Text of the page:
Building a Stronger Sierra Club
Core values, anchored in equity and justice, can expand the environmental movement
Ramón Cruz is the 51st president of the Sierra Club. | Photo by Carlos E. Rodriguez
For close to a decade, staff and volunteers have been working to transform the Sierra Club into an environmental organization with justice and equity at its core—a transformation that is key to saving the planet. But what does that mean in practice?
It means listening to, and acting on, the moral clarity of those who have been the main victims of environmental crises but don't have seats at the decision-making tables. It involves deepening our understanding of how racism and other systems of oppression fuel environmental harm and recognizing that because the Sierra Club is a well-resourced leader in the environmental movement, the onus is on us to work to dismantle those harms. Above all, a transformation requires that we be responsible allies to those most affected by environmental degradation.
Let me give an example from my own experience. Last year, I joined the Sierra Club's delegation at the 26th United Nations Climate Change Conference in Glasgow, Scotland—a.k.a. COP26. We went to Glasgow to advocate for strong climate action to fulfill the Paris Agreement's ambitions and to elevate the voices of our partners in the formerly colonized countries that are most vulnerable in the climate crisis. While Global North countries like the United States and the United Kingdom are responsible for the lion's share of emissions, it's the Global South, such as poorer nations in Latin America and sub-Saharan Africa, that suffers the most.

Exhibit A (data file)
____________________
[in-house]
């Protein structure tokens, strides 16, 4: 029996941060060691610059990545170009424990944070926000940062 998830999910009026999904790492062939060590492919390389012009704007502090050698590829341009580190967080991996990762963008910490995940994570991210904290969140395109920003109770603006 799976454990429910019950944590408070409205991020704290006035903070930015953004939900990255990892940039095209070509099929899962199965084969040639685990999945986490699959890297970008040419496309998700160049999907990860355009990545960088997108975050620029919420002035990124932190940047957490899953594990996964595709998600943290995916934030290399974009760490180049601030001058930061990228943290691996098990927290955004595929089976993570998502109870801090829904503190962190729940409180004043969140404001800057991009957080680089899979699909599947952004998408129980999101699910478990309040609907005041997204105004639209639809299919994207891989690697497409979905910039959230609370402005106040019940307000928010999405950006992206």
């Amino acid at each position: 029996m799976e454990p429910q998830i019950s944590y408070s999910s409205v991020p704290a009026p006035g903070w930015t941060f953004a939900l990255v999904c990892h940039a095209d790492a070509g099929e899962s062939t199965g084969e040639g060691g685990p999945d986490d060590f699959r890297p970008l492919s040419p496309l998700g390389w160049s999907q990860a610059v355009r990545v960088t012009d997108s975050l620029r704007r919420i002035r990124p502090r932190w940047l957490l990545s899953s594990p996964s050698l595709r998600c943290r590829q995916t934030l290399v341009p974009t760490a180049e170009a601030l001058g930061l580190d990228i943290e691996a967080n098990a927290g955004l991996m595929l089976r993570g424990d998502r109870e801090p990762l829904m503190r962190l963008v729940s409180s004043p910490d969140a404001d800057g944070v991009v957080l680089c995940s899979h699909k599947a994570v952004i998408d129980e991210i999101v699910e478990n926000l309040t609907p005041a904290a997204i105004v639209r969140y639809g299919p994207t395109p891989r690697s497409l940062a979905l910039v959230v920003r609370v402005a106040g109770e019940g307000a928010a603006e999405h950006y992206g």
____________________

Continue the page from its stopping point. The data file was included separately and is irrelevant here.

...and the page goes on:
The inequitable access to COVID-19 vaccines and the high cost of attendance at the conference created significant barriers to entry for the Global South. So the Sierra Club's International Program, led by Cherelle Blazer, held a Global Grassroots Leaders Climate Summit ahead of COP26, offering community leaders a platform to communicate directly with US decision-makers. At the conference itself, we leveraged the strength of the Sierra Club community to ensure that global grassroots leaders were represented. As a result of strong advocacy from the Sierra Club and other NGOs, the summit negotiators made meaningful progress toward addressing the climate crisis, though we still have a long way to go.
In 2022, the Sierra Club continues to strive to be a responsible ally in every space we are in. We're teaming up with racial-justice organizations to protect the freedom to vote in the face of nationwide attacks on our democracy. We're partnering with the Carrizo/Comecrudo Tribe and Latino communities on Texas's Gulf Coast to stop a massive buildout of fracked-gas pipelines and export terminals. These terminals at once threaten our climate and pose unacceptable dangers to the Carrizo/Comecrudo Tribe and the communities of color where the terminals are slated to be built. And every Sierra Club chapter is working to forge similar connections with local partners.
We will no longer be the influential and enduring environmental organization that we've been if we do not meet global environmental crises head-on and build a cohesive, diverse movement that can prevail over the injustices perpetrated by the fossil fuel industry. We cannot tackle a problem that big alone. We have to share leadership with those organizations based in the communities most exposed to the climate crisis and fossil fuel pollution, which are often low-income communities of color. And we must do it while living our values of collaboration, anti-racism, and justice.
Preparing the Sierra Club to face the challenges that lie ahead will take time, effort, and commitment—and it is imperative. If we transform the Sierra Club into a truly responsible ally, we'll be able to do so much more to slow the climate crisis, protect awe-inspiring public lands, and ensure a safe and healthy environment for all. That's the opportunity this moment presents. Let's seize it.
This article appeared in the Spring quarterly edition with the headline "Core Values."